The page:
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Do you want to gain lean mass, lose body fat or maintain your current body composition? If you do, you might end up seeking out a specific nutrition or movement plan to aid your efforts. And as a consequence of that, you might also have to figure out your caloric baseline. Your body has a dynamic need for certain amounts of macro- and micro-nutrients, and the starting point for calculating that dynamic need usually involves the calorie. But what is a calorie, anyway?

A small 'c' calorie is a measure of the energy contained within a foodstuff. More specifically, it is the amount of energy required to heat one gram of water by one degree Celsius. Scientifically, that is fact. But it's also rather abstract. We're more familiar with calories in relation to macronutrients and food.


The number of calories contained in a gram of a specific macronutrient was determined over a century ago.

- A gram of protein contains four calories.

- A gram of carbohydrate contains four calories.

- A gram of fat contains nine calories.

These values were adjusted to account for the calories not absorbed during consumption, and they represent averages for each of the macronutrients.


Unfortunately, the food we eat is not so easily separated into protein, carbohydrate and fat. Most of the food we eat is a mixture of all three. Further, as hinted at above, the calories in a food we consume are not necessarily the same as the calories we absorb. Recent studies have found that there are significant variations in the absorption rates of certain foods. For example, nuts and seeds have much lower rates of absorption compared to simples starches, and fiber-rich foods have different absorption rates, depending on the type of fiber.

It gets more complicated. The makeup of the bacteria in one individual's gut varies compared to another. And guess what? Gut bacteria health affects food absorption as well, which means two people with the different gut bacteria absorb the same food differently. Our genetic makeup also affects absorption--some are better equipped to digest certain foods than others, for example. The quality of our sleep can affect digestion and absorption of macro- and micronutrients, as can disruption to our circadian rhythms, our activity on a macro or micro level, our hormones, and the timing of food consumption.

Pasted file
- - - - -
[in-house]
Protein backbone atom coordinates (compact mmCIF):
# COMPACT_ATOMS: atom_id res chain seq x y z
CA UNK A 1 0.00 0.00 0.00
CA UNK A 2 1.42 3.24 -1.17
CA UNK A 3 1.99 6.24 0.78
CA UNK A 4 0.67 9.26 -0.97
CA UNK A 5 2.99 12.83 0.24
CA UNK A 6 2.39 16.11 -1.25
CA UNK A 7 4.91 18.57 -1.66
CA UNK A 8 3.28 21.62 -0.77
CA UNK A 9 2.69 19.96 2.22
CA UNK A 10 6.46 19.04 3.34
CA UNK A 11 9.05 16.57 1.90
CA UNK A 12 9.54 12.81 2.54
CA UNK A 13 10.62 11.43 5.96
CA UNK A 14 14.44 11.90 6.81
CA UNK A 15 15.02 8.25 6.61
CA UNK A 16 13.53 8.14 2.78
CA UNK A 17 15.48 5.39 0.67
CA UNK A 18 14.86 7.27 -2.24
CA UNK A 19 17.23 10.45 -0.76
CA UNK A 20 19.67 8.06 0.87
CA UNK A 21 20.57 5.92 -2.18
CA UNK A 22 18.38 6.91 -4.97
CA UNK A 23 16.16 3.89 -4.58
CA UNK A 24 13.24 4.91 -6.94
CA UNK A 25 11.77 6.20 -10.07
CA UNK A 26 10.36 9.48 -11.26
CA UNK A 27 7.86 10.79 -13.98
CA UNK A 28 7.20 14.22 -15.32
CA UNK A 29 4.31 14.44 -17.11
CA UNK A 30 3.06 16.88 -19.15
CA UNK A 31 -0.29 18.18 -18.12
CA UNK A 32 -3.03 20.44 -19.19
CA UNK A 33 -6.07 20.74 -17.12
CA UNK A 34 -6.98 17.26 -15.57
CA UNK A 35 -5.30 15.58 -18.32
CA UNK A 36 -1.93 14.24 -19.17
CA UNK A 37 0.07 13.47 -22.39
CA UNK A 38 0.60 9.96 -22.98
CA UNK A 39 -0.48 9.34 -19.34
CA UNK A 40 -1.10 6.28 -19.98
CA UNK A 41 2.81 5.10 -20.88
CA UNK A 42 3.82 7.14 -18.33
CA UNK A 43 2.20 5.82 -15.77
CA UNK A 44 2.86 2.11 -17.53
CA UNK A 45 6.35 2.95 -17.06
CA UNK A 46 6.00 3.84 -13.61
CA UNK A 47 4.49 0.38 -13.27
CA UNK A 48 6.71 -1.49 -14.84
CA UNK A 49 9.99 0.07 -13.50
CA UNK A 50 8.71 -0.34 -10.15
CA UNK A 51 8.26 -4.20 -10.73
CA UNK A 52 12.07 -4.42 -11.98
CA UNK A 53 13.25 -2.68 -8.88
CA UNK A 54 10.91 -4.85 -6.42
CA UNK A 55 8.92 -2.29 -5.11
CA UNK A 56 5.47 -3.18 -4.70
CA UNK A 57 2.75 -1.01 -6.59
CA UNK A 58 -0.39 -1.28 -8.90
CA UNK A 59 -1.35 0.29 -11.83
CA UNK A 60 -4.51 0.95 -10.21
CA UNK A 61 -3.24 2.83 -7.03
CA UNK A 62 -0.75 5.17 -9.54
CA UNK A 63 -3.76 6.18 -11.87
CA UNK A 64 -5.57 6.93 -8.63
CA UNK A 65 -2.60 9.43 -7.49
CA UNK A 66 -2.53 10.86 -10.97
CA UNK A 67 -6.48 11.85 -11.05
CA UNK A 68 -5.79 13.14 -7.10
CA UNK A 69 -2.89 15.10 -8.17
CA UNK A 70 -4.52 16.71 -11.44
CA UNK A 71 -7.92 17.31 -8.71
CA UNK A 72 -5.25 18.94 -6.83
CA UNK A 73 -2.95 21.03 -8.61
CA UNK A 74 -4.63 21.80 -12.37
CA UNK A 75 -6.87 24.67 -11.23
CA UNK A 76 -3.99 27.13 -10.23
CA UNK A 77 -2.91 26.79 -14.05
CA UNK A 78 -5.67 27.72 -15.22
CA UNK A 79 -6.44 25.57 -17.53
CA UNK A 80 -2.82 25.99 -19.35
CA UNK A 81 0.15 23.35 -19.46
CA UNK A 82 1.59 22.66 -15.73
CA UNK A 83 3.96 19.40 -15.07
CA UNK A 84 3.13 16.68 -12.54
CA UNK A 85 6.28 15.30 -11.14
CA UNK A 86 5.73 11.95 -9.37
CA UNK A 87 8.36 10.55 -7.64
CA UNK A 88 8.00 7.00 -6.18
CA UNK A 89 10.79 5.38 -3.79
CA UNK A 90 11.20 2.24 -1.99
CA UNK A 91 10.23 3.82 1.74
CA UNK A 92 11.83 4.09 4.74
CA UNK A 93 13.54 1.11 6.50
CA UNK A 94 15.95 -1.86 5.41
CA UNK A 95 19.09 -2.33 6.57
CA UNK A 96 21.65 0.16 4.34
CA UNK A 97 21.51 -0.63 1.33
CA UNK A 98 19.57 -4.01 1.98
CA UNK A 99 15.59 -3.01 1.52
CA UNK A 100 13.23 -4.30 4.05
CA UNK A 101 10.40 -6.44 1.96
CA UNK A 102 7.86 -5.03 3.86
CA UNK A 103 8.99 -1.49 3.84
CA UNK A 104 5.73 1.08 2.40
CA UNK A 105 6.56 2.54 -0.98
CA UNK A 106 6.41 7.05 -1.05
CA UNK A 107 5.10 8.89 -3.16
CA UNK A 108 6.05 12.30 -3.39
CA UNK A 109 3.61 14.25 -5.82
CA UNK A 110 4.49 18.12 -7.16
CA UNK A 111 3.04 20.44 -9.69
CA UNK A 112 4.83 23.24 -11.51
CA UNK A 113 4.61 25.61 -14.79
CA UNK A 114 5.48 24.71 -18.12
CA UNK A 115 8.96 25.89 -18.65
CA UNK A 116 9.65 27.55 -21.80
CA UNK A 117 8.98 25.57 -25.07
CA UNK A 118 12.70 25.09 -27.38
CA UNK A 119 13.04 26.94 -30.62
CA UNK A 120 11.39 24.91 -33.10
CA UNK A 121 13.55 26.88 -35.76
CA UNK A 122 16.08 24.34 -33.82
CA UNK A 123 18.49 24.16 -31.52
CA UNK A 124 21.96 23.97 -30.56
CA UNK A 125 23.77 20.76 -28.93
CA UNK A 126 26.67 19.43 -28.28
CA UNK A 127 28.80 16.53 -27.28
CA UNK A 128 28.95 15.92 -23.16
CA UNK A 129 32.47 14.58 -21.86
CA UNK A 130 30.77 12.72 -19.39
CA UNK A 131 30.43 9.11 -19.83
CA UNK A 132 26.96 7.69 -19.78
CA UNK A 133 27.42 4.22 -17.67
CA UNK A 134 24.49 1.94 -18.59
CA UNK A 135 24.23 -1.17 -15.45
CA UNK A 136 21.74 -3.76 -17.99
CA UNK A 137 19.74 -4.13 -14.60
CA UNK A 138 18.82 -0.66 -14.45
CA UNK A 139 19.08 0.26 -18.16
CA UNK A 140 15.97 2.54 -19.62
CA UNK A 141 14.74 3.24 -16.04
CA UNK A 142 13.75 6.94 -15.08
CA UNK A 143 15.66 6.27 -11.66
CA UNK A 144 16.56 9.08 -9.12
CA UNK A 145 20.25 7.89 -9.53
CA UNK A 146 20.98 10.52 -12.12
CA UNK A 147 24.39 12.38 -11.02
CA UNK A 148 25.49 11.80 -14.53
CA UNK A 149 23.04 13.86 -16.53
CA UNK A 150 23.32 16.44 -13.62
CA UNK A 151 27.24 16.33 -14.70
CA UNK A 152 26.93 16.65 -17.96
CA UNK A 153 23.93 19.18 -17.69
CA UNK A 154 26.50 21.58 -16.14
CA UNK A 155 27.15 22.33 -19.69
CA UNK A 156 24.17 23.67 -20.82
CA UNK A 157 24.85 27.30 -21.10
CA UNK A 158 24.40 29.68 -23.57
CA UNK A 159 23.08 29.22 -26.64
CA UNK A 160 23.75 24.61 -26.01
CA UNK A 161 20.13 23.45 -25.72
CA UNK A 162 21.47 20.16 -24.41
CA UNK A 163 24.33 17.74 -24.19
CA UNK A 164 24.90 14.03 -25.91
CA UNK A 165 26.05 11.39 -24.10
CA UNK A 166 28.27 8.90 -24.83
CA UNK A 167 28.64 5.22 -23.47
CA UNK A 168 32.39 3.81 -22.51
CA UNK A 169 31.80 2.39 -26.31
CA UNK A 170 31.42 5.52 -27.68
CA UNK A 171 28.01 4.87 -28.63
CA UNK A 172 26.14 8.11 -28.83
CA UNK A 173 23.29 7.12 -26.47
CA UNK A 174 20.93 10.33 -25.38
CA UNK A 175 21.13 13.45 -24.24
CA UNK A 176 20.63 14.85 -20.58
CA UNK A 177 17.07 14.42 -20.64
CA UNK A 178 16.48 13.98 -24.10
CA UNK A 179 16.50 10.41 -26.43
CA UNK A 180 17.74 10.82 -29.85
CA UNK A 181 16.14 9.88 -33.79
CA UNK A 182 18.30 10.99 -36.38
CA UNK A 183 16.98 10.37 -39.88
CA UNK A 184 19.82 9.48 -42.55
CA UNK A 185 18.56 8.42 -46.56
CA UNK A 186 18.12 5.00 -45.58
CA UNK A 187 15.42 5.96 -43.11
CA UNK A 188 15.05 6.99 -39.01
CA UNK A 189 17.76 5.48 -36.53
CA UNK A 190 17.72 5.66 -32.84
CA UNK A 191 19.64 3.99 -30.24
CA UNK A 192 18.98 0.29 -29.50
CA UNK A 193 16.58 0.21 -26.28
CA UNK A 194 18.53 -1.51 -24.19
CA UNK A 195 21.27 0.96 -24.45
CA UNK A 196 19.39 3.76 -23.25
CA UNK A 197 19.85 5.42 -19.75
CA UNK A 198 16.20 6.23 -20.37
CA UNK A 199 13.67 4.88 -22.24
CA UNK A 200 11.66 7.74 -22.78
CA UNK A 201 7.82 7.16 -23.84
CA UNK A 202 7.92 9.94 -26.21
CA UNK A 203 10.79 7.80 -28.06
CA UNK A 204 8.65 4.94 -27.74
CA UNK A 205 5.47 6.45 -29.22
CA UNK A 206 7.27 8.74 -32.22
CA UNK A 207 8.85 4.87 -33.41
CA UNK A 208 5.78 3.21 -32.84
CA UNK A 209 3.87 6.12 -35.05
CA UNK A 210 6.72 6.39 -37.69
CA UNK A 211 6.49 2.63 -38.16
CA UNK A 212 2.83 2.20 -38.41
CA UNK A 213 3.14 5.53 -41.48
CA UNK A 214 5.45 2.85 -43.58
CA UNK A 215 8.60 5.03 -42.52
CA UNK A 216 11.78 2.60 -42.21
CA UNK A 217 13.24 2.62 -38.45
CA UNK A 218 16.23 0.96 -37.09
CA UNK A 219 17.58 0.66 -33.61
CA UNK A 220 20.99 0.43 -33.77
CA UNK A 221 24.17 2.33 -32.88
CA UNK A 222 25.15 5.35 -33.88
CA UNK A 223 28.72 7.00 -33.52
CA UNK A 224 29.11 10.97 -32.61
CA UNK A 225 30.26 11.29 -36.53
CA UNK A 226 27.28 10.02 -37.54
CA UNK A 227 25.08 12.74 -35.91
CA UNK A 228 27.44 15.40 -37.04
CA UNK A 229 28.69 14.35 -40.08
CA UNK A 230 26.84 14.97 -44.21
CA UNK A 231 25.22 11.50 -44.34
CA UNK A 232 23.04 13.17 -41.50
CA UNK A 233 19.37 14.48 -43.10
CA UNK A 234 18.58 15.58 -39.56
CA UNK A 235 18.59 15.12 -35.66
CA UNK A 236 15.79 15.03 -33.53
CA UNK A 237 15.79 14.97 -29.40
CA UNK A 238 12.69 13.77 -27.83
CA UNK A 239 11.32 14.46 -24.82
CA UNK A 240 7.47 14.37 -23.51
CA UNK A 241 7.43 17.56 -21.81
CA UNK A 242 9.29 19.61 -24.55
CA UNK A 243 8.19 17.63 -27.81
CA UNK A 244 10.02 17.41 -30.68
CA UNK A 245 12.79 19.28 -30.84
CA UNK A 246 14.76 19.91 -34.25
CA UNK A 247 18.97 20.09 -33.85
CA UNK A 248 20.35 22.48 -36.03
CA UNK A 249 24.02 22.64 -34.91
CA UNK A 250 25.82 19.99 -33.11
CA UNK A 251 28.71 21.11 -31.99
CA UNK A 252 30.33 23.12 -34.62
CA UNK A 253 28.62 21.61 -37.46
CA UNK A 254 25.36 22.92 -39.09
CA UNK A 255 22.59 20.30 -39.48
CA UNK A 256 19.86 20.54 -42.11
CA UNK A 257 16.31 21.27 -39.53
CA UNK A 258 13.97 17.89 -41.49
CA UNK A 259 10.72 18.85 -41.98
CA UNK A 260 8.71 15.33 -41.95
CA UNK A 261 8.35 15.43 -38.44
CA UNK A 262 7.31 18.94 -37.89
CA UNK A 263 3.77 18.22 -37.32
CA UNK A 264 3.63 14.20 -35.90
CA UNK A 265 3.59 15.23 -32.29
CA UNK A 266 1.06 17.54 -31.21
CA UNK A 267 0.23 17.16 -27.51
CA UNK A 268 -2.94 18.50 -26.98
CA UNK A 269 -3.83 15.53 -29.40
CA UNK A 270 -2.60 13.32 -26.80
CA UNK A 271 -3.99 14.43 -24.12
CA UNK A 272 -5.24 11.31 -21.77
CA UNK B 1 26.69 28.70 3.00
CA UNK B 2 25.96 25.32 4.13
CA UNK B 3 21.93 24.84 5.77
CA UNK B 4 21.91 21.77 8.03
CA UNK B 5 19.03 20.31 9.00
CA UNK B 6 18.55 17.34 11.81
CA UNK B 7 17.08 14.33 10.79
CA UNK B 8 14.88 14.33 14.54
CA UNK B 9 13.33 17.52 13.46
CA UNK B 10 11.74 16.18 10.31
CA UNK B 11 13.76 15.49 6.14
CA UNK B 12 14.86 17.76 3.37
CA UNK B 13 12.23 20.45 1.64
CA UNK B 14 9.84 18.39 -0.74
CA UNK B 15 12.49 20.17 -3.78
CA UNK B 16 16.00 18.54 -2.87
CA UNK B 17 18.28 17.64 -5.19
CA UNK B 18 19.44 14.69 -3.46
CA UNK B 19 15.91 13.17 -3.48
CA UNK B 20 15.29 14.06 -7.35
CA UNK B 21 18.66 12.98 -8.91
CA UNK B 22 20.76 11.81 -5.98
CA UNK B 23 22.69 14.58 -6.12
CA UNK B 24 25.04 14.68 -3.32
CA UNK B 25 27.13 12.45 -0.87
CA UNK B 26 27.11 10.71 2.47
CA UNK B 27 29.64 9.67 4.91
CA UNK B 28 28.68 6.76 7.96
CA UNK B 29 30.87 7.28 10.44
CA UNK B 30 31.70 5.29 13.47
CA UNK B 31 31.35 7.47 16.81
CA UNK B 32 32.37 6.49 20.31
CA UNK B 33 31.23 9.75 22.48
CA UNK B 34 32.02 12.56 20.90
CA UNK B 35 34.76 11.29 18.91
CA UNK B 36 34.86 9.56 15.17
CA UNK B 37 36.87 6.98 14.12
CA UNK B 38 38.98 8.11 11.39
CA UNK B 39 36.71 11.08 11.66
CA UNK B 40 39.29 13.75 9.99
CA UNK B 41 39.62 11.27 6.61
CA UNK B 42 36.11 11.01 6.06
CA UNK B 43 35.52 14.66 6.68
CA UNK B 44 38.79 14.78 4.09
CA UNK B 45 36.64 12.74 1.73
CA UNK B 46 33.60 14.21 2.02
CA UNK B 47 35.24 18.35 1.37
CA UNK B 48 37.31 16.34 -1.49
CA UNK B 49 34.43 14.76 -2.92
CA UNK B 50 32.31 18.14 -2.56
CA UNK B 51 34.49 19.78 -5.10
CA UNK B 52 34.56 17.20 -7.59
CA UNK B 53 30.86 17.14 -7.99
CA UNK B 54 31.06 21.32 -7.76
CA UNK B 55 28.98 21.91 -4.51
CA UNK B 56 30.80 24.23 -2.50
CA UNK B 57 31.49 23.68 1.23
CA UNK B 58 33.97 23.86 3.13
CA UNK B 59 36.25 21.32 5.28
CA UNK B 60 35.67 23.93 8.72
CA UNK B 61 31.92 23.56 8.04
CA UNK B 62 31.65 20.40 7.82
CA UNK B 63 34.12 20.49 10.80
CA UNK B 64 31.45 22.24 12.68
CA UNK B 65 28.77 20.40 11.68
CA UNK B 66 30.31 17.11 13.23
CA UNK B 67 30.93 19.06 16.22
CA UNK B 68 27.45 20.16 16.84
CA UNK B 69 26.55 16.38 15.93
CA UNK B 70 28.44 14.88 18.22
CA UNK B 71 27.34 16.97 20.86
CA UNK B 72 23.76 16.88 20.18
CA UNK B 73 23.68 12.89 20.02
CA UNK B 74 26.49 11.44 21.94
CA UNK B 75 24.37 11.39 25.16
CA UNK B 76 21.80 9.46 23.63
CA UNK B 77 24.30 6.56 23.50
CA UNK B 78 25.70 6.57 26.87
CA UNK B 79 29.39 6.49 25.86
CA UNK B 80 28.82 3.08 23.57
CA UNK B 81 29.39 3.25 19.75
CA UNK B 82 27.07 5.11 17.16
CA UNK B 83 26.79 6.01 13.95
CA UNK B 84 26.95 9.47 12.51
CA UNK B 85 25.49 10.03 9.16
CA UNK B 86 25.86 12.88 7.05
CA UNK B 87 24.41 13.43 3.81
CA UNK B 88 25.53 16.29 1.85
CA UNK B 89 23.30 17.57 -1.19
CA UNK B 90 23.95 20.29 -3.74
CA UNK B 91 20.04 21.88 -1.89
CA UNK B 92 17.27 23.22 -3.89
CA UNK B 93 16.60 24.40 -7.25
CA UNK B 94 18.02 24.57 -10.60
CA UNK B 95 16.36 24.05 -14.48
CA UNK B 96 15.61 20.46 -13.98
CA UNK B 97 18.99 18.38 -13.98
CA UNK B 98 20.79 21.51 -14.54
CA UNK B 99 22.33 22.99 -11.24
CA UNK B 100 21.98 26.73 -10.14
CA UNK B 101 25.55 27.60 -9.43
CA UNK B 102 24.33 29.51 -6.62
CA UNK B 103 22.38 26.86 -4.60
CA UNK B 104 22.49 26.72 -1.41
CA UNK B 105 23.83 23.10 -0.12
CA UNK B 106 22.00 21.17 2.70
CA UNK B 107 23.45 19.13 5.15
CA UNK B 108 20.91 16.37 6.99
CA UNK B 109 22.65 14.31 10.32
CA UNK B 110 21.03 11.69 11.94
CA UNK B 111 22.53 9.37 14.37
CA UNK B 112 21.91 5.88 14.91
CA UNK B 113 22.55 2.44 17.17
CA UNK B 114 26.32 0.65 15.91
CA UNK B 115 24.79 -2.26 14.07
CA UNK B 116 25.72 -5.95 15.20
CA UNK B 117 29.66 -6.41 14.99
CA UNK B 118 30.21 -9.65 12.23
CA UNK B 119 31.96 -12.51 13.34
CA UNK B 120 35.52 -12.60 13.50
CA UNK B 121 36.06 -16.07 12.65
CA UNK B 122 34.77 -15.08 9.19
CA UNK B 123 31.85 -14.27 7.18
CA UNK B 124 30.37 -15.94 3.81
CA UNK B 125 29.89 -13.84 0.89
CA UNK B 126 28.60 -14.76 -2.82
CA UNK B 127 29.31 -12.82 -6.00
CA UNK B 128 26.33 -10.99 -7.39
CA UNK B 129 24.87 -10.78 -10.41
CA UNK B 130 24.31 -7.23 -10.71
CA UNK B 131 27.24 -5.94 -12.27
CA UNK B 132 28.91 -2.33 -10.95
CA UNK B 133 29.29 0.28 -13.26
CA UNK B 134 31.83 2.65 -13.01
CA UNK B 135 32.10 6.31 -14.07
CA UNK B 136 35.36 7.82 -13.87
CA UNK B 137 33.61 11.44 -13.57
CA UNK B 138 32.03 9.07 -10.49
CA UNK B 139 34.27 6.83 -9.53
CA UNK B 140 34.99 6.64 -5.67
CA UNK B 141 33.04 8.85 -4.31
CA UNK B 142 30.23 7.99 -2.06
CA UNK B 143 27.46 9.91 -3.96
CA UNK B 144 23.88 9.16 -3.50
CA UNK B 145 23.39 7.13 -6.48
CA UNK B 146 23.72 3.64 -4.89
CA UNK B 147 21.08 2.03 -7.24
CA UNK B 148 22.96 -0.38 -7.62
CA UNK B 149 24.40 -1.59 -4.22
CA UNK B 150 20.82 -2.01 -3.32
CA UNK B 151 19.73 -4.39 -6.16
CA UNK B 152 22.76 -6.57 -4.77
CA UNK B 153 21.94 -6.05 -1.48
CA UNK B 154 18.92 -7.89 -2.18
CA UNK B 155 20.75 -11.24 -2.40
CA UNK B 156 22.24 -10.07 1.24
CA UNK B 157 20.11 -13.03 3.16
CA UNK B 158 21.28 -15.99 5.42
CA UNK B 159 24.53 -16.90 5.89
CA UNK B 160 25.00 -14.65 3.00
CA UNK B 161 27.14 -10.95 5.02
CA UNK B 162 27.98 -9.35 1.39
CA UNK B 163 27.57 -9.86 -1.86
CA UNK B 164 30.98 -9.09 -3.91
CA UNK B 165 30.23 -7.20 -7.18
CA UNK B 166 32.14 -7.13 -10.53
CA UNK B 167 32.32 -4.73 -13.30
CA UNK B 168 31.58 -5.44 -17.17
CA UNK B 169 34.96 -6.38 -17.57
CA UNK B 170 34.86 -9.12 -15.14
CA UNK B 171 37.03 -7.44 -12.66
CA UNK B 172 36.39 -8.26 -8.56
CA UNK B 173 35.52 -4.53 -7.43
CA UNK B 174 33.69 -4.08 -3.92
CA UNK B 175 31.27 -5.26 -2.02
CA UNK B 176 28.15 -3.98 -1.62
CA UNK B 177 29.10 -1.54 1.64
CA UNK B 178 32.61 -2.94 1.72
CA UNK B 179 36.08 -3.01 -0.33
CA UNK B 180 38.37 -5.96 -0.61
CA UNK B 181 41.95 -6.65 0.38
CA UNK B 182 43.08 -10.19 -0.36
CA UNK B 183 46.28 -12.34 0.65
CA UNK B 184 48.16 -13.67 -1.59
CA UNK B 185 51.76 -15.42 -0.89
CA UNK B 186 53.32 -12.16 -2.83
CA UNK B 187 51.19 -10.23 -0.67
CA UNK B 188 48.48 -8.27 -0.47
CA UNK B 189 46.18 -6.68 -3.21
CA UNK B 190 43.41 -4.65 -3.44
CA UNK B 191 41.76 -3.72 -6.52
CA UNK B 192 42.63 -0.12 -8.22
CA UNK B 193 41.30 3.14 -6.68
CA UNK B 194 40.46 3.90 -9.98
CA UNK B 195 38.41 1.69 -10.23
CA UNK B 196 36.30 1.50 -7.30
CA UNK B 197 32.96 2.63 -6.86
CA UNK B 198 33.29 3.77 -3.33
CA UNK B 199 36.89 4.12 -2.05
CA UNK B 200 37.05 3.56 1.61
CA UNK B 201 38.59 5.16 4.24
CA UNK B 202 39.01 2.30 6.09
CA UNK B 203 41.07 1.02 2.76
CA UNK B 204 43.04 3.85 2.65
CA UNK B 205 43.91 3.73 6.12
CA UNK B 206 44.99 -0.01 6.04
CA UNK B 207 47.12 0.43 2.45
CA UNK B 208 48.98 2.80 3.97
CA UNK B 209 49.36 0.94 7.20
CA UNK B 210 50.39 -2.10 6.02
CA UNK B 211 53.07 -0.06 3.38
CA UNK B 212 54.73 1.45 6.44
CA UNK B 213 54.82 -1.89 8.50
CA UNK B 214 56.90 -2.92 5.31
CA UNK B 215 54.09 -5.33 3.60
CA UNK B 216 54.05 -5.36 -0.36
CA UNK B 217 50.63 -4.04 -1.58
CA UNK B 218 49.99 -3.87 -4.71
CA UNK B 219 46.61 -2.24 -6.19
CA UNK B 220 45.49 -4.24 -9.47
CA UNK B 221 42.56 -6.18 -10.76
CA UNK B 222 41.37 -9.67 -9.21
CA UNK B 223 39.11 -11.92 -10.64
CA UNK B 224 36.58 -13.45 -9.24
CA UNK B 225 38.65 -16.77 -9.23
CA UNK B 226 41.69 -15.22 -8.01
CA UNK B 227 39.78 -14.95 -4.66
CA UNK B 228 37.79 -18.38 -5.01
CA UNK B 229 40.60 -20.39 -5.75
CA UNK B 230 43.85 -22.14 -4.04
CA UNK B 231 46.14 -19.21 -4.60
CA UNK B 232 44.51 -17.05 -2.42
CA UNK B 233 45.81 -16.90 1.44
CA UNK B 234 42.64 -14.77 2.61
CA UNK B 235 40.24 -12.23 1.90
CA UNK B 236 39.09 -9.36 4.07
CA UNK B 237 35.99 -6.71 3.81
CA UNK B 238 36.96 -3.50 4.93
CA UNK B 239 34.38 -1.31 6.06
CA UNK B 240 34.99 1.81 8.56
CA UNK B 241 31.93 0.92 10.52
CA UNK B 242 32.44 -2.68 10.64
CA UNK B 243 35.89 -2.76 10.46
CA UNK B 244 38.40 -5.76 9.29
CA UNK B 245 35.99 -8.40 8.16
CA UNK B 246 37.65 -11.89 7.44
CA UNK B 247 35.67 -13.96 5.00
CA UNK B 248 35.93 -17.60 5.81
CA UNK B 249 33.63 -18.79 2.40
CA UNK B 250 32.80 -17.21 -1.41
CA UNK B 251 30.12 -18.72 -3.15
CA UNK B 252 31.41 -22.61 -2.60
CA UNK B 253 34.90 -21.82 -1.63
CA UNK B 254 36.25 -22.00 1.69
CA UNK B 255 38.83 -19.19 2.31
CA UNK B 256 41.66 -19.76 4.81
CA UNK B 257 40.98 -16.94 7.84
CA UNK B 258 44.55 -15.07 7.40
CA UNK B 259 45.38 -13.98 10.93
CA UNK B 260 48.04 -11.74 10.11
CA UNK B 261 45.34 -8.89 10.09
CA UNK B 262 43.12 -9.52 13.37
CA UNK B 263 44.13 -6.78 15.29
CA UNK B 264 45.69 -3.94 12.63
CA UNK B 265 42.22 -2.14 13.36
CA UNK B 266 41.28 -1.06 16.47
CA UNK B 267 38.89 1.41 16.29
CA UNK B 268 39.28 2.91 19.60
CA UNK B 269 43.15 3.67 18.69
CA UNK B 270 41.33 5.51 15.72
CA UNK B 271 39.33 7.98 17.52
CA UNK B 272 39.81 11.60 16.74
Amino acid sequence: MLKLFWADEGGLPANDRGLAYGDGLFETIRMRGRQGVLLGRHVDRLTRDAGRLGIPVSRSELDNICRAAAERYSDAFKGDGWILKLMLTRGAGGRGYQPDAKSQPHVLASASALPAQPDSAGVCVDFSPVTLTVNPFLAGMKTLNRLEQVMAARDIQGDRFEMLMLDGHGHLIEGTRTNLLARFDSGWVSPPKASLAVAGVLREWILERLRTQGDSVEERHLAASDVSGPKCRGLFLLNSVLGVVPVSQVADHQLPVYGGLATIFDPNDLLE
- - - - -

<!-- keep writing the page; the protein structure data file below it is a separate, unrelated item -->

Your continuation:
Two people consuming two items of food with identical caloric values will absorb the food's nutrient differently. That is because we are all different within and we all metabolize calories differently. But external factors also affect nutrient and calorie absorption.

Chopping, cooking and processing food alters the total percentage of the nutrients absorbed. Shredded raw carrot yields a different absorption pattern to a sliced and roasted carrot; a fruit smoothie gives more calories quicker than the same fruit eaten whole; the calories in certain freshly cooked foods (like pasta and bread) are more readily absorbed than the calories in the same food that’s been left to cool and then reheated.

Plus, there is the issue of recording calories. A large proportion of the foods we consume come in a package which displays nutritional information. But these numbers don't tell the full story: American government regulations allow food companies to use different methods to estimate calories and the FDA allows inaccuracies of up to 20%. Similar (and sometimes higher) inaccuracies have been reported in nutrition information provided by restaurants.

Finally, it's been shown that we are somewhat biased when tracking our food intake. Do you know how much food you ate yesterday, or last week? It's probably more than you think. Say you do journal or log your dietary habits. How accurate are your records? Do you weigh every morsel, calculate every milliliter of oil that you put in the pan? And what database are you using--because often two databases will offer different nutrient profiles for similar foods.


You are probably wondering why I am telling you all this. It's not because I want to make quantitative approaches to nutrition seem pointless. They're not. It's more because I believe that greater understanding leads to better, more informed choices. Yes, I am exposing the difficulties and inaccuracies of the calorie as a tool, as well revealing the complexity of our bodies. But only in the hope of prompting you to ask more questions about the food you eat and the effects it has.

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